New technique improves brain MRI for restless children

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In magnetic resonance imaging (MRI), artefacts caused by different factors may affect the quality of diagnosis. MRI is increasingly used in the evaluation of the brains of children, who often have difficulty remaining still for MRI examinations resulting in motion-related artefacts. Researchers in South Korea have devised a new method for brain imaging of restless children that has shown promise in reducing motion-related artefacts. The new findings are published online in the American Journal of Roentgenology (AJR).

The researchers, led by Ji Eun Park of the Seoul National University Children's Hospital and Kyung Hee University Hospital in Seoul, said radially sampled 3D fat-suppressed T1-weighted gradient-echo sequences (radial volumetric interpolated breathhold examination, or radial VIBE) for contrast-enhanced brain MRI of children was shown to be a viable alternative to conventional cartesian acquisition for contrast-enhanced brain imaging of restless children.

The study, “Three-Dimensional Radial VIBE Sequence for Contrast-Enhanced Brain Imaging: An Alternative for Reducing Motion Artefacts in Restless Children,” compared contrast-enhanced brain MRI examinations performed with a magnetisation-prepared rapid-acquisition gradient-echo (MP-RAGE) sequence with those performed with a radial VIBE sequence.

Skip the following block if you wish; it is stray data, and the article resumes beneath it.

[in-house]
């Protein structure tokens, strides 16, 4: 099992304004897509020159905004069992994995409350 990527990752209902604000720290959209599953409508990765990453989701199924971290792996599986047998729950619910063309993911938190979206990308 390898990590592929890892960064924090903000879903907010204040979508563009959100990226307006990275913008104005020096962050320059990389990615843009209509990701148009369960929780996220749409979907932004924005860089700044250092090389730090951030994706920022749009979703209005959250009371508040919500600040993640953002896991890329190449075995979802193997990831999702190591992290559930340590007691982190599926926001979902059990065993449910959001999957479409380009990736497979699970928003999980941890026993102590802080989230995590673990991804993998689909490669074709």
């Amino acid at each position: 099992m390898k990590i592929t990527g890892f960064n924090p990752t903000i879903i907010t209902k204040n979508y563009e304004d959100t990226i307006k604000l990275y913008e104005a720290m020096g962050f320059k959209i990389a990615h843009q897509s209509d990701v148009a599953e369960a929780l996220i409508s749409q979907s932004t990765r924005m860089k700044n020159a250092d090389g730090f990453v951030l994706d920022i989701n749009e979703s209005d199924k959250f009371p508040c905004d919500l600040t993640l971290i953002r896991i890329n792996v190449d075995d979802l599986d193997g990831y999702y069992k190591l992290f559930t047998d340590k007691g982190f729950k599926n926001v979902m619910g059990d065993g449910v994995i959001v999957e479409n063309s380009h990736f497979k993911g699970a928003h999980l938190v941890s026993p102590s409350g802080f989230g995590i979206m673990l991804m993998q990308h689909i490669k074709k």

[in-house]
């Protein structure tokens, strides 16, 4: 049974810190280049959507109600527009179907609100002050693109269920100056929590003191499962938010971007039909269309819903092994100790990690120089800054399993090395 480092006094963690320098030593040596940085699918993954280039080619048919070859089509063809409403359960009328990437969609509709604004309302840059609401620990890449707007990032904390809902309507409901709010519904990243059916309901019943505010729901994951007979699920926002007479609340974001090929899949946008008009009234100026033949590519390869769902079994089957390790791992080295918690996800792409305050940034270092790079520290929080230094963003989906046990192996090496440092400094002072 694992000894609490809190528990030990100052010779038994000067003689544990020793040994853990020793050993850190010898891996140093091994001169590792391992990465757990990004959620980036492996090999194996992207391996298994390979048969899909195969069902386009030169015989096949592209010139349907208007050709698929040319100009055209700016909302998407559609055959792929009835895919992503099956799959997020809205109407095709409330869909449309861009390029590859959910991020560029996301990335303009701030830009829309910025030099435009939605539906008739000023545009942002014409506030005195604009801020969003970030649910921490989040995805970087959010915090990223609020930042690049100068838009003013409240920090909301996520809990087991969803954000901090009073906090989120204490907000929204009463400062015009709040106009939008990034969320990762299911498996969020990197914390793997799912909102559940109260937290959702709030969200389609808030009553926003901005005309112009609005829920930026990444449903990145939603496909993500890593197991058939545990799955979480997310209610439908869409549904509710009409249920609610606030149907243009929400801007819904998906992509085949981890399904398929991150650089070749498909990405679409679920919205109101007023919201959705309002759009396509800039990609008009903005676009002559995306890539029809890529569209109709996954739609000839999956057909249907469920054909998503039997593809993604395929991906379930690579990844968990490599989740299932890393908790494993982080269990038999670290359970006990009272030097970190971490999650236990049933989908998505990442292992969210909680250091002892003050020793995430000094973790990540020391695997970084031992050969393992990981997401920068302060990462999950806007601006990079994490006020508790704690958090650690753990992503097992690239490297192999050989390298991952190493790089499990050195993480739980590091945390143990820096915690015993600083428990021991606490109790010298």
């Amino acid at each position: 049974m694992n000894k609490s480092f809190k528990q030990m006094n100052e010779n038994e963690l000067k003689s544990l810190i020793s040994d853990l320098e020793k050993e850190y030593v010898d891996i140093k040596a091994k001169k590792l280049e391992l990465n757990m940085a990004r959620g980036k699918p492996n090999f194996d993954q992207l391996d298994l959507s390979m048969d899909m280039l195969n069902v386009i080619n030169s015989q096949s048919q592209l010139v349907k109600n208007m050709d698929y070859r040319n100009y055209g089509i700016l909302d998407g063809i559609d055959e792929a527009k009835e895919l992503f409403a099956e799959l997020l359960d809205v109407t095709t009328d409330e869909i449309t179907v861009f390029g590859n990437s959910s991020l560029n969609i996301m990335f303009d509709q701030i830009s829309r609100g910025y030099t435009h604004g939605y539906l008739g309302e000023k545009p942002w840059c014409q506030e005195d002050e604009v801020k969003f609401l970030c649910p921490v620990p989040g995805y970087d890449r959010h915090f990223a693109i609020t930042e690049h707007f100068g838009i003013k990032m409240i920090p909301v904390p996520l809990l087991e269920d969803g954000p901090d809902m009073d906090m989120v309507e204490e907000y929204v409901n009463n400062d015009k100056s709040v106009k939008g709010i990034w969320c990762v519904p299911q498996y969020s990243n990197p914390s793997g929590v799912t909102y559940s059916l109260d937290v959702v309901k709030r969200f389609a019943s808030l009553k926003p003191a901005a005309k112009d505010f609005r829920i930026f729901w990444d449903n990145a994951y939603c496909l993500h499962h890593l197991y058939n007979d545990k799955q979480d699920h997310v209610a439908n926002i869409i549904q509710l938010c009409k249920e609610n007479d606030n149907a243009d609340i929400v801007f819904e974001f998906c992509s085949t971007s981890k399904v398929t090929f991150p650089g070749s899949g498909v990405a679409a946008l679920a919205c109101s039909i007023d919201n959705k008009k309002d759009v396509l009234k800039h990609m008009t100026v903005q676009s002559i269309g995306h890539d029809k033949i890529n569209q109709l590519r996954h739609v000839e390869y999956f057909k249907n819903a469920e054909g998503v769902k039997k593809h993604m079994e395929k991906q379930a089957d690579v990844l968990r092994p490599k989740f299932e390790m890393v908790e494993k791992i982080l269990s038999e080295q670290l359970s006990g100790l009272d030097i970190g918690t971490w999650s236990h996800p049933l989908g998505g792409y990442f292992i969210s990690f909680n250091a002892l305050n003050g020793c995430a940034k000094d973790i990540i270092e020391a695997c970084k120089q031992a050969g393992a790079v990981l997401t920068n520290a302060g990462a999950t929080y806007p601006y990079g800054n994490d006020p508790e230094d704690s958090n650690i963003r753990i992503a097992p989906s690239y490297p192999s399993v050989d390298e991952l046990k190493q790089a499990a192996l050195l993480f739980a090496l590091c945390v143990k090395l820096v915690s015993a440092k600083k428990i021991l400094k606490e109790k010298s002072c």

According to the researchers, images obtained with the radial VIBE sequence had fewer motion and pulsation artefacts than those obtained with the MP-RAGE sequence. Among 25 images with serious motion artefacts, radial VIBE images had significantly higher scores for all qualitative parameters, including overall image quality, than did MP-RAGE images.

For children who could remain still, MP-RAGE yielded better image quality, the researchers said, while the radial VIBE sequence yielded improved overall image quality and lesion conspicuity in imaging of restless children.

Source: ARRS - American Roentgen Ray Society
Image Credit: Pixabay

Published on : Tue, 13 Mar 2018


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brain MRI, motion-related artefacts, restless children, radial VIBE In magnetic resonance imaging (MRI), artefacts caused by different factors may affect the quality of diagnosis. MRI is increasingly used in the evaluation of the brains of children, who often have difficulty remaining still for MRI examinations resulting

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